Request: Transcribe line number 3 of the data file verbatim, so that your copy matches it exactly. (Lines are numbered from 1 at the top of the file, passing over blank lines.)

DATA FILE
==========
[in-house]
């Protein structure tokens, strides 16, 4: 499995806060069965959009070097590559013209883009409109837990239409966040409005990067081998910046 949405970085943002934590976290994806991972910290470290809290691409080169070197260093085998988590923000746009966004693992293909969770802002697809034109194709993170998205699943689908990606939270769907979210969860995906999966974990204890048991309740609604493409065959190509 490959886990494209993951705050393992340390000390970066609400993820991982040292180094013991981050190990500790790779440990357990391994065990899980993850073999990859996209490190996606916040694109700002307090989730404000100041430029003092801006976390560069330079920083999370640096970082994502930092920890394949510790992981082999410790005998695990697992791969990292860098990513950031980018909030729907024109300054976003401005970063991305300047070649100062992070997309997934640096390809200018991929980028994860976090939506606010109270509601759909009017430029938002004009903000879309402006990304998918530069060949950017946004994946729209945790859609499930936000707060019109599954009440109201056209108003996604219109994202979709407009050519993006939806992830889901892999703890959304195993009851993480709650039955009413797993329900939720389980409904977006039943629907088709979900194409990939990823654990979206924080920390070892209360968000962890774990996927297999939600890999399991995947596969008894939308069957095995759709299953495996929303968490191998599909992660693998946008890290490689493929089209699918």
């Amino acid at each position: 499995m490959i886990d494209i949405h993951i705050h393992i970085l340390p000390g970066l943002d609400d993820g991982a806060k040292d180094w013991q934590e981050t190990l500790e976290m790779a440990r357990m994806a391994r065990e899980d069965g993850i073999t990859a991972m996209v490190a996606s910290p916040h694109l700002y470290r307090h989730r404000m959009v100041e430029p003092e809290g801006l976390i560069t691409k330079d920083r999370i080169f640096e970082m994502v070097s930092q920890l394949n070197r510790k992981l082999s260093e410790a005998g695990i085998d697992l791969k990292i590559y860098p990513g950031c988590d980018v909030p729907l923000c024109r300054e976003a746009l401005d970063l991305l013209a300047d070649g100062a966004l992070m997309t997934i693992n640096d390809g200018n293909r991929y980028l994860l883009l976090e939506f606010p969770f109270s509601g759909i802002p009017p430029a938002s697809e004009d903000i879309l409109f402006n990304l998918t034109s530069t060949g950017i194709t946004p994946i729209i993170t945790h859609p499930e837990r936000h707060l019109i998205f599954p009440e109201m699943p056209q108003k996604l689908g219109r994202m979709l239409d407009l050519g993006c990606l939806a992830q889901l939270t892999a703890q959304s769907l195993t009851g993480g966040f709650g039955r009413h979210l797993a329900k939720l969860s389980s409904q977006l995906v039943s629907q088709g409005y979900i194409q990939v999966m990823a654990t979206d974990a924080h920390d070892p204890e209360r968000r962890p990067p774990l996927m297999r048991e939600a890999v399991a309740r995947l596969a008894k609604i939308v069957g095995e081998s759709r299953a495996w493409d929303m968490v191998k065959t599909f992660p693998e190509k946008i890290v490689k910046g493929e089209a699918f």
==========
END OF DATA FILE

């Amino acid at each position: 499995m490959i886990d494209i949405h993951i705050h393992i970085l340390p000390g970066l943002d609400d993820g991982a806060k040292d180094w013991q934590e981050t190990l500790e976290m790779a440990r357990m994806a391994r065990e899980d069965g993850i073999t990859a991972m996209v490190a996606s910290p916040h694109l700002y470290r307090h989730r404000m959009v100041e430029p003092e809290g801006l976390i560069t691409k330079d920083r999370i080169f640096e970082m994502v070097s930092q920890l394949n070197r510790k992981l082999s260093e410790a005998g695990i085998d697992l791969k990292i590559y860098p990513g950031c988590d980018v909030p729907l923000c024109r300054e976003a746009l401005d970063l991305l013209a300047d070649g100062a966004l992070m997309t997934i693992n640096d390809g200018n293909r991929y980028l994860l883009l976090e939506f606010p969770f109270s509601g759909i802002p009017p430029a938002s697809e004009d903000i879309l409109f402006n990304l998918t034109s530069t060949g950017i194709t946004p994946i729209i993170t945790h859609p499930e837990r936000h707060l019109i998205f599954p009440e109201m699943p056209q108003k996604l689908g219109r994202m979709l239409d407009l050519g993006c990606l939806a992830q889901l939270t892999a703890q959304s769907l195993t009851g993480g966040f709650g039955r009413h979210l797993a329900k939720l969860s389980s409904q977006l995906v039943s629907q088709g409005y979900i194409q990939v999966m990823a654990t979206d974990a924080h920390d070892p204890e209360r968000r962890p990067p774990l996927m297999r048991e939600a890999v399991a309740r995947l596969a008894k609604i939308v069957g095995e081998s759709r299953a495996w493409d929303m968490v191998k065959t599909f992660p693998e190509k946008i890290v490689k910046g493929e089209a699918f």